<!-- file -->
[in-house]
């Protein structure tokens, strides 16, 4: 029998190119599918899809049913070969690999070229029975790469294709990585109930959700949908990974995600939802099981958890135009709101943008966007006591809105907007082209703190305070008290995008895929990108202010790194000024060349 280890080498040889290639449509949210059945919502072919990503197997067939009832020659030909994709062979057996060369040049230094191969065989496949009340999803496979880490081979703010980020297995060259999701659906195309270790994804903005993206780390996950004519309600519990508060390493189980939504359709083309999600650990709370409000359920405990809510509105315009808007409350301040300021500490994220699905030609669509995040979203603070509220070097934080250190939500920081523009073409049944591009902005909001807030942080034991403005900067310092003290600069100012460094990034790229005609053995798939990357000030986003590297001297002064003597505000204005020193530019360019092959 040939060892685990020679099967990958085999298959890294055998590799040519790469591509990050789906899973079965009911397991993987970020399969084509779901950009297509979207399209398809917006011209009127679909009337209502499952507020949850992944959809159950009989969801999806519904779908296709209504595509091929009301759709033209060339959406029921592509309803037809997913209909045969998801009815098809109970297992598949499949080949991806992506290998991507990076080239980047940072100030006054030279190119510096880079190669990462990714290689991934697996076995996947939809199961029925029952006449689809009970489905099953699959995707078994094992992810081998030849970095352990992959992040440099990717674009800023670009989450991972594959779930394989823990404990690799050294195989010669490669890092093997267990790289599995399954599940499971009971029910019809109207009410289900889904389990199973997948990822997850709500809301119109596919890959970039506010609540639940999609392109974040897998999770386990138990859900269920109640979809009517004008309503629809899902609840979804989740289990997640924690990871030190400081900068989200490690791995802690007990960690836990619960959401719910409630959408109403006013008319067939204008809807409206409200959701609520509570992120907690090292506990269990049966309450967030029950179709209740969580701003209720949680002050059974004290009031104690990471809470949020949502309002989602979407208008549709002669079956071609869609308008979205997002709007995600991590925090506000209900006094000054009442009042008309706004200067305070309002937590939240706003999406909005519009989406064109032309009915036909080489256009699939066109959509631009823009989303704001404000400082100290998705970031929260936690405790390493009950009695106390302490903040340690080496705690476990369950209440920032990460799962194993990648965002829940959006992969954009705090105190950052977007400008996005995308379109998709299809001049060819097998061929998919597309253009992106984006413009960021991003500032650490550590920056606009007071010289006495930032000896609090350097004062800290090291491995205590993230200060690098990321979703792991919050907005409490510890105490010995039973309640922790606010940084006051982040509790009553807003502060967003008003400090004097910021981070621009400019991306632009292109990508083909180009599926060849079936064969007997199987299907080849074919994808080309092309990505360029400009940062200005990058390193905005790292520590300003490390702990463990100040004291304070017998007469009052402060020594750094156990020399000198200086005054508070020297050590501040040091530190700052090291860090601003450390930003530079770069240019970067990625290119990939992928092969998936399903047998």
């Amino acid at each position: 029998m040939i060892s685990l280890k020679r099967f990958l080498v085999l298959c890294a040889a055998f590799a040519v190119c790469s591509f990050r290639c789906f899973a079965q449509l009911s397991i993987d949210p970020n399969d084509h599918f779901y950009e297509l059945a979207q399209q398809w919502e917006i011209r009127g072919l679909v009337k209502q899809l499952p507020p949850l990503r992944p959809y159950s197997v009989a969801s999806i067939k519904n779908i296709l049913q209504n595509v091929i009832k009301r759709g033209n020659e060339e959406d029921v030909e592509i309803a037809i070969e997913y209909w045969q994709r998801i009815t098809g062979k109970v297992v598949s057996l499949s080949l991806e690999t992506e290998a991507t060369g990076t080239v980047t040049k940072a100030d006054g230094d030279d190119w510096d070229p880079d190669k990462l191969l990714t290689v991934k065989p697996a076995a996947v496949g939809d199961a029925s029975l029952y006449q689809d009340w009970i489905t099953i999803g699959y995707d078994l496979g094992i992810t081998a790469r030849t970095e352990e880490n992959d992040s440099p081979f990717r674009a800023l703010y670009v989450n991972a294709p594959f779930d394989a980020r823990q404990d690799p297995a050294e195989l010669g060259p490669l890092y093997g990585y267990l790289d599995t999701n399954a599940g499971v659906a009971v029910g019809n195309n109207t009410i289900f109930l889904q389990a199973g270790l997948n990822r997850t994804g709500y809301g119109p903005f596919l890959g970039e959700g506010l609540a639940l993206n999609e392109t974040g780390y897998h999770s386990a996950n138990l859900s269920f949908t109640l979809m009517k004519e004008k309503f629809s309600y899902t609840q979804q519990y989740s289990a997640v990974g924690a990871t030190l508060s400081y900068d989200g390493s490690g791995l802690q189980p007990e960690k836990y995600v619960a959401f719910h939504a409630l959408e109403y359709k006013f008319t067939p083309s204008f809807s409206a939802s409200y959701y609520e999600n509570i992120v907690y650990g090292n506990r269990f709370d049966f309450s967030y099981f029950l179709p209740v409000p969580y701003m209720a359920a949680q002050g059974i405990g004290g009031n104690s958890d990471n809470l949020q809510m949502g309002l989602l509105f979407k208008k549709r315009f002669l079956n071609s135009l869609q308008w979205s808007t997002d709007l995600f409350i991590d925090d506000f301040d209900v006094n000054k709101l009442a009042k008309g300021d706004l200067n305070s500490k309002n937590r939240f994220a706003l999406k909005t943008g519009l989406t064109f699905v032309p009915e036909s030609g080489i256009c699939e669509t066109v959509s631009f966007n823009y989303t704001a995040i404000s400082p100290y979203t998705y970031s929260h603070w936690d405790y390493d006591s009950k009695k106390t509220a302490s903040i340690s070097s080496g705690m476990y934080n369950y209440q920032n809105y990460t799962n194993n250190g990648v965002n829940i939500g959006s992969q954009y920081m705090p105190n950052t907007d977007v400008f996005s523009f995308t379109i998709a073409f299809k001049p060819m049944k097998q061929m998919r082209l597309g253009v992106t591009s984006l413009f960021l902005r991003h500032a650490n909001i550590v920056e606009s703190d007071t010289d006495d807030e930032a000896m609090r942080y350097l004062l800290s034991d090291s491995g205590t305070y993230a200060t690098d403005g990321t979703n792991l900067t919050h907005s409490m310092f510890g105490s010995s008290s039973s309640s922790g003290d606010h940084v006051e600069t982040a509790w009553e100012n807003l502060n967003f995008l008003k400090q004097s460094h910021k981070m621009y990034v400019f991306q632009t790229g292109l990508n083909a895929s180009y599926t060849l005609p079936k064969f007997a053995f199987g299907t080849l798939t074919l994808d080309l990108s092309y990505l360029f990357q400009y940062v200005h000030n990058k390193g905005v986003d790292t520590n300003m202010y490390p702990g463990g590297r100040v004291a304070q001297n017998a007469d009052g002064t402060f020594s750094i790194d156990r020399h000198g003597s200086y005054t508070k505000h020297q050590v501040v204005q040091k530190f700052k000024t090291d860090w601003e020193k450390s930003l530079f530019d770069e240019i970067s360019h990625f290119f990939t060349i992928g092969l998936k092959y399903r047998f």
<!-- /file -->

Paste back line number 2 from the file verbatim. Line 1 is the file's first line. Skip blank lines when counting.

């Protein structure tokens, strides 16, 4: 029998190119599918899809049913070969690999070229029975790469294709990585109930959700949908990974995600939802099981958890135009709101943008966007006591809105907007082209703190305070008290995008895929990108202010790194000024060349 280890080498040889290639449509949210059945919502072919990503197997067939009832020659030909994709062979057996060369040049230094191969065989496949009340999803496979880490081979703010980020297995060259999701659906195309270790994804903005993206780390996950004519309600519990508060390493189980939504359709083309999600650990709370409000359920405990809510509105315009808007409350301040300021500490994220699905030609669509995040979203603070509220070097934080250190939500920081523009073409049944591009902005909001807030942080034991403005900067310092003290600069100012460094990034790229005609053995798939990357000030986003590297001297002064003597505000204005020193530019360019092959 040939060892685990020679099967990958085999298959890294055998590799040519790469591509990050789906899973079965009911397991993987970020399969084509779901950009297509979207399209398809917006011209009127679909009337209502499952507020949850992944959809159950009989969801999806519904779908296709209504595509091929009301759709033209060339959406029921592509309803037809997913209909045969998801009815098809109970297992598949499949080949991806992506290998991507990076080239980047940072100030006054030279190119510096880079190669990462990714290689991934697996076995996947939809199961029925029952006449689809009970489905099953699959995707078994094992992810081998030849970095352990992959992040440099990717674009800023670009989450991972594959779930394989823990404990690799050294195989010669490669890092093997267990790289599995399954599940499971009971029910019809109207009410289900889904389990199973997948990822997850709500809301119109596919890959970039506010609540639940999609392109974040897998999770386990138990859900269920109640979809009517004008309503629809899902609840979804989740289990997640924690990871030190400081900068989200490690791995802690007990960690836990619960959401719910409630959408109403006013008319067939204008809807409206409200959701609520509570992120907690090292506990269990049966309450967030029950179709209740969580701003209720949680002050059974004290009031104690990471809470949020949502309002989602979407208008549709002669079956071609869609308008979205997002709007995600991590925090506000209900006094000054009442009042008309706004200067305070309002937590939240706003999406909005519009989406064109032309009915036909080489256009699939066109959509631009823009989303704001404000400082100290998705970031929260936690405790390493009950009695106390302490903040340690080496705690476990369950209440920032990460799962194993990648965002829940959006992969954009705090105190950052977007400008996005995308379109998709299809001049060819097998061929998919597309253009992106984006413009960021991003500032650490550590920056606009007071010289006495930032000896609090350097004062800290090291491995205590993230200060690098990321979703792991919050907005409490510890105490010995039973309640922790606010940084006051982040509790009553807003502060967003008003400090004097910021981070621009400019991306632009292109990508083909180009599926060849079936064969007997199987299907080849074919994808080309092309990505360029400009940062200005990058390193905005790292520590300003490390702990463990100040004291304070017998007469009052402060020594750094156990020399000198200086005054508070020297050590501040040091530190700052090291860090601003450390930003530079770069240019970067990625290119990939992928092969998936399903047998």